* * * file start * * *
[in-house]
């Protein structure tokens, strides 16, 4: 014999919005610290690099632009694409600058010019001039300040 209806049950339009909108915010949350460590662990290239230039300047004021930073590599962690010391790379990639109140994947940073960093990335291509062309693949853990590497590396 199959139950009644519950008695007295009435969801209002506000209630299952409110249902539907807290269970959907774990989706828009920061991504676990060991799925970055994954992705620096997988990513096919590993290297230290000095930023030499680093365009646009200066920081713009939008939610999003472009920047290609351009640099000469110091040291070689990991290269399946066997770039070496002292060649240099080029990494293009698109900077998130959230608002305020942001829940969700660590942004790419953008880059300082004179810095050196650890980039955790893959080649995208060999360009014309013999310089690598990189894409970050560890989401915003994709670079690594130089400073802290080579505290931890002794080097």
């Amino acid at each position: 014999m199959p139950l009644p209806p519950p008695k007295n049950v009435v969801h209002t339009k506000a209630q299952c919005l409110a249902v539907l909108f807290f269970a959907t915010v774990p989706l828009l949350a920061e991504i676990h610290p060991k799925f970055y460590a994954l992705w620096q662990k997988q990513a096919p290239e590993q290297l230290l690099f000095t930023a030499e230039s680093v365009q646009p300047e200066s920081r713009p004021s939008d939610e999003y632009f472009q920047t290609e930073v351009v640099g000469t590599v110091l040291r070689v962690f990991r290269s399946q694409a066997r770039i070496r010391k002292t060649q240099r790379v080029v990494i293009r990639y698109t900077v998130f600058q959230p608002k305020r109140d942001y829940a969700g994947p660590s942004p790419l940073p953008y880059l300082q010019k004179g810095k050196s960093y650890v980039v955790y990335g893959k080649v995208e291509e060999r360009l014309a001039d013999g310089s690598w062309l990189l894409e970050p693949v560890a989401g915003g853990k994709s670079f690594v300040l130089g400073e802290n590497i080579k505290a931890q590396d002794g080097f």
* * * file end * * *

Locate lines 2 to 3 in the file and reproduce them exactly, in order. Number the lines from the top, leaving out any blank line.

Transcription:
């Protein structure tokens, strides 16, 4: 014999919005610290690099632009694409600058010019001039300040 209806049950339009909108915010949350460590662990290239230039300047004021930073590599962690010391790379990639109140994947940073960093990335291509062309693949853990590497590396 199959139950009644519950008695007295009435969801209002506000209630299952409110249902539907807290269970959907774990989706828009920061991504676990060991799925970055994954992705620096997988990513096919590993290297230290000095930023030499680093365009646009200066920081713009939008939610999003472009920047290609351009640099000469110091040291070689990991290269399946066997770039070496002292060649240099080029990494293009698109900077998130959230608002305020942001829940969700660590942004790419953008880059300082004179810095050196650890980039955790893959080649995208060999360009014309013999310089690598990189894409970050560890989401915003994709670079690594130089400073802290080579505290931890002794080097």
């Amino acid at each position: 014999m199959p139950l009644p209806p519950p008695k007295n049950v009435v969801h209002t339009k506000a209630q299952c919005l409110a249902v539907l909108f807290f269970a959907t915010v774990p989706l828009l949350a920061e991504i676990h610290p060991k799925f970055y460590a994954l992705w620096q662990k997988q990513a096919p290239e590993q290297l230290l690099f000095t930023a030499e230039s680093v365009q646009p300047e200066s920081r713009p004021s939008d939610e999003y632009f472009q920047t290609e930073v351009v640099g000469t590599v110091l040291r070689v962690f990991r290269s399946q694409a066997r770039i070496r010391k002292t060649q240099r790379v080029v990494i293009r990639y698109t900077v998130f600058q959230p608002k305020r109140d942001y829940a969700g994947p660590s942004p790419l940073p953008y880059l300082q010019k004179g810095k050196s960093y650890v980039v955790y990335g893959k080649v995208e291509e060999r360009l014309a001039d013999g310089s690598w062309l990189l894409e970050p693949v560890a989401g915003g853990k994709s670079f690594v300040l130089g400073e802290n590497i080579k505290a931890q590396d002794g080097f």